Union Flag, Nottingham, May 2020. Source: Justyna Hodur
Victory in Europe Day, 2020
Sillitoe Trail Xtra
Then and now: from victory to virus, parade to pandemic
In 2012, the original Sillitoe Trail sought to reinterpret Saturday Night and Sunday Morning through five well known Nottingham locations. As part of the project, work by local writers, artists and film makers was serialised on The Space on-demand arts platform jointly funded by the BBC and Arts Council England. One of the fundamental concepts of the project was about making direct comparisons between Post-war Nottingham and that of the present day – which at the time, was dominated by the Cultural Olympiad and the London 2012 Olympic Games.
In 2012, it would have been inconceivable that the inclusivity and civic pride generated by the games would be swept away in successive waves of nationalist sentiment as the populus became polarised by Brexit. Given the emotional power of Danny Boyle’s opening ceremony for the games, showcasing the NHS to the world as our nation’s proudest achievement, it should come as no surprise that the Government should adopt this cherished institution to ensure compliance during a time of civil emergency, as the world struggles to contain the spread of the deadly Covid 19 virus.
Market Square celebrations of Victory in Europe Day, May 8th, 1945. Nottingham Evening Post and www.picturethepast.org.uk
Social distancing – a watchword from the Government’s pandemic news briefings has emptied public spaces like Nottingham’s Old Market Square. In common with other landmarks across the globe, ‘slab square’ looks barren and apocalyptic. Here then, is a complete antidote to the Sillitoe Trail story ‘VE day 1945’ by Derrick Buttress, when, as a boy, he witnessed a heaving mass of inebriated service men and women, and civilians, crammed into the Old Market Square. This impromptu assembly of people danced-away the horrors of World War II, on learning about the liberation of Europe by allied troops and the official surrender from Nazi Germany.
Trolley Lady on Parliament Street, Virus in Europe day 2020, Nottingham. Source: Justyna Hodur
Contrast the image of Victory in Europe Day 1945 with those of Virus in Europe 2020, captured by photographer Justyna Hodur, just a stones-throw-away from the magnificent edifice of Thomas Cecil Howitt’s Council House.
Covid-19 lockdown measures have emptied social spaces like the Old Market Square, Nottingham. Source: Justyna Hodur.
It’s here in December 2013, by the left lion, that I met BBC broadcaster John McCarthy, accompanying him around the locations of Saturday Night and Sunday Morning for a Radio 4 broadcast featuring the work and locations of both Alan Sillitoe and DH Lawrence – two of Nottingham’s most famous rebel writers.
Paul Fillingham and John McCarthy meeting at the left lion, the Old Market Square, Nottingham, December 2013. Source: BBC Radio 4, Saturday Live.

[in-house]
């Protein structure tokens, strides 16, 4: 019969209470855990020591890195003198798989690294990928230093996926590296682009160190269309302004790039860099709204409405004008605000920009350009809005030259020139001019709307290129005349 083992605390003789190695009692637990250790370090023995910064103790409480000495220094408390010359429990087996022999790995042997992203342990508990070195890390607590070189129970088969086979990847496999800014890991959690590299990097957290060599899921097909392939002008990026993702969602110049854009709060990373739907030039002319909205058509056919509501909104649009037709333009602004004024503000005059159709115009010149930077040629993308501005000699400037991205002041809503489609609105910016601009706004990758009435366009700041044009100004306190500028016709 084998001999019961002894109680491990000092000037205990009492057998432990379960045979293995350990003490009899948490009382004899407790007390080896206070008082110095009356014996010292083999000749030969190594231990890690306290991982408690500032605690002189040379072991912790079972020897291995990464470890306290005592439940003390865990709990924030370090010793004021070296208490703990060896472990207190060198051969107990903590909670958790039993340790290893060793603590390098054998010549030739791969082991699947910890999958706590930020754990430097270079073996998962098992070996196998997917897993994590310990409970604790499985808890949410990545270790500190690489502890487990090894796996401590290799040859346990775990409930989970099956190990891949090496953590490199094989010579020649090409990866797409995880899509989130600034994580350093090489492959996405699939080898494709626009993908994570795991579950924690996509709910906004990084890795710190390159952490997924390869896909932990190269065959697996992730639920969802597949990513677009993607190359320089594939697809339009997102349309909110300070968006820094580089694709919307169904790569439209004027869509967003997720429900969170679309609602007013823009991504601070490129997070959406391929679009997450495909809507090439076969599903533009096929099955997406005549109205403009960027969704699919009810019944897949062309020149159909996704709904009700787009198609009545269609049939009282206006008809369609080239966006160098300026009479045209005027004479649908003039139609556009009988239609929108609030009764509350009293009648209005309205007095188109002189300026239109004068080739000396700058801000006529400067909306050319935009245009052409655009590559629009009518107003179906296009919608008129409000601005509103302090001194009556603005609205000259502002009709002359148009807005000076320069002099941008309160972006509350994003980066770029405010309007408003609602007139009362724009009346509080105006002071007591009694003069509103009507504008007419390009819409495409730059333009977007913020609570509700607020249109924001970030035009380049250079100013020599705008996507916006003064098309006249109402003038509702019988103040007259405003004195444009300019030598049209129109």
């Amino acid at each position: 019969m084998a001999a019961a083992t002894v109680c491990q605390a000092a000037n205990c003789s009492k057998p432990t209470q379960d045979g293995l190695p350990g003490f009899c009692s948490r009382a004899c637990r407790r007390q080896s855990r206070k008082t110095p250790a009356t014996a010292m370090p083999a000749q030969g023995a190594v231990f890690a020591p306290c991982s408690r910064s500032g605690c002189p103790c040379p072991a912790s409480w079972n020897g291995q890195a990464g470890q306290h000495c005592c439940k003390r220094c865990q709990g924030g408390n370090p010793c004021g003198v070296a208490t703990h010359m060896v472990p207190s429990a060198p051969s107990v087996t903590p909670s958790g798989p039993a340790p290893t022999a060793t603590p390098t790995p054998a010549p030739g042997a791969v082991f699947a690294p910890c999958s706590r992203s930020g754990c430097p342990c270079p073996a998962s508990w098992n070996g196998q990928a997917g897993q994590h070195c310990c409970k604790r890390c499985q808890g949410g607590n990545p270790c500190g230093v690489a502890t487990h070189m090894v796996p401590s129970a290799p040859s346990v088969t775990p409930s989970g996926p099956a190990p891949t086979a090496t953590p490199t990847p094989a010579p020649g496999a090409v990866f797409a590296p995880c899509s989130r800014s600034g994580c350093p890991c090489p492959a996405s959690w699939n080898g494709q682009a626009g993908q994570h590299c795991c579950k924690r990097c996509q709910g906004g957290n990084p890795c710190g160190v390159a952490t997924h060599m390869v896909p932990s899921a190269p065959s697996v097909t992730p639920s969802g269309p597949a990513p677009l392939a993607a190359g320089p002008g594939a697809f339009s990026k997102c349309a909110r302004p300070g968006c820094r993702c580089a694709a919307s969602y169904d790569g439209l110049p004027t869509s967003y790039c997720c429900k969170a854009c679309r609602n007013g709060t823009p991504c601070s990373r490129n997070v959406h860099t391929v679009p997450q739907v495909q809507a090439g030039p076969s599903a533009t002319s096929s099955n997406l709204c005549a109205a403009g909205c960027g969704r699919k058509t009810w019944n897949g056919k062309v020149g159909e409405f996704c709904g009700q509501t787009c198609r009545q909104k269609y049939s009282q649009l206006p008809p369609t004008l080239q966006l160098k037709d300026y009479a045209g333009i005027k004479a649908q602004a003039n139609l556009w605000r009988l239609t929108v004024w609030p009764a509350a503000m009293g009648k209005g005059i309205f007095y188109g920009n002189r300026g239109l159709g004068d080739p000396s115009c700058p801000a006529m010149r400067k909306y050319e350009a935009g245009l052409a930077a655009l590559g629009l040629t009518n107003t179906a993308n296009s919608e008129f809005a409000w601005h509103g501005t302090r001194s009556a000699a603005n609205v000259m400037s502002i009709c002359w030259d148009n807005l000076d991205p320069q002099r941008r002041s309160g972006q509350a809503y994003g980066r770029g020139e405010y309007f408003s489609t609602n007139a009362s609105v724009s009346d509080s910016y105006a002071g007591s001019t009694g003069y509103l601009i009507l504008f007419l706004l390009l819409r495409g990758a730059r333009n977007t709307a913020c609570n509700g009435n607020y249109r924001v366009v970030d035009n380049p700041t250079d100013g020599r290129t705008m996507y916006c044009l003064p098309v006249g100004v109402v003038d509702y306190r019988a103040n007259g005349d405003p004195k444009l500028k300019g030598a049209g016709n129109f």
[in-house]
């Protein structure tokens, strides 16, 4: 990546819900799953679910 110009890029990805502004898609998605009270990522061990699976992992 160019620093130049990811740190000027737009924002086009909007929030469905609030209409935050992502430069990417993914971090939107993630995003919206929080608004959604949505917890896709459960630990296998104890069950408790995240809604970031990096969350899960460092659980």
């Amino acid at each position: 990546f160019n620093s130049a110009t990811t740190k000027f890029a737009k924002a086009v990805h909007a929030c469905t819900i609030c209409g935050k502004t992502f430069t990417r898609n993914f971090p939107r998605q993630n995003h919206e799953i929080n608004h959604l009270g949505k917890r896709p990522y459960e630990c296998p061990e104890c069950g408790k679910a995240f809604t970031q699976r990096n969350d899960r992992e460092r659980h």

In the sixth week of lockdown and house arrest, I think about McCarthy and his 1,943 days in captivity ‘chained to a radiator’ according to urban myth, as a hostage in Beirut. When I think about McCarthy’s triumph over adversity as a hostage or think about the brave soldiers and civilians who perished in Europe’s theatre of war only a few decades ago, the two-meter restrictions being enforced by supermarket staff as we shop in Tescos becomes insignificant.
Deliveroo rider takes a few minutes out with his smartphone. Virus in Europe day 2020, Nottingham. Source: Justyna Hodur.
Having worked with former airmen for around a decade, supporting a network of aviation museums spread out across Lincolnshire, I’ve witnessed the passing of a generation of volunteer pilots from Britain, the USA, Canada, South Africa and Poland: People of all nations who took to the skies in order to fight the Nazi threat.
#Stayhomenow poster. Virus in Europe day 2020, Nottingham. Source: Justyna Hodur.
After the war, Britain began to re-set its moral compass, laying the the foundations of our welfare state and Aneurin (Nye) Bevan’s vision of a National Heath Service. When we emerge from this period of incarceration and social distancing, assisted by transformative technology, it’s likely that the fabric of society will change again.
Food banks are an enduring consequence of austerity. Virus in Europe day 2020, Nottingham. Source: Justyna Hodur.
Let’s hope that we have the vision to build something more equitable and sustainable this time around.
Covid-19 Photo Credits: Justyna Hodur
Victory in Europe Day 1945 – Derrick Buttress
The very first Sillitoe Trail feature by Derrick Buttress (1932-2017), author of Broxtowe Boy and a contemporary of Alan Sillitoe.
A Strictly British form of Victory – Adrian Reynolds
As Britain celebrates Victory in Europe Day, it’s getting hard to tell what real is.
The Sillitoe Trail
Take your own interactive tour of the author’s city and follow in Arthur Seaton’s footsteps around Nottingham, exploring the real locations of key scenes from the novel. You can go back to the Old Market Square or visit The White Horse pub, the Raleigh factory, the River Trent and Goose Fair. For updated content, visit Sillitoe Trail Xtra
Follow: Arthur Seaton @Thespacelathe on Twitter
Download: Sillitoe Trail Factory Handbook (17MB PDF)
Fillingham and Walker 2012 - 2020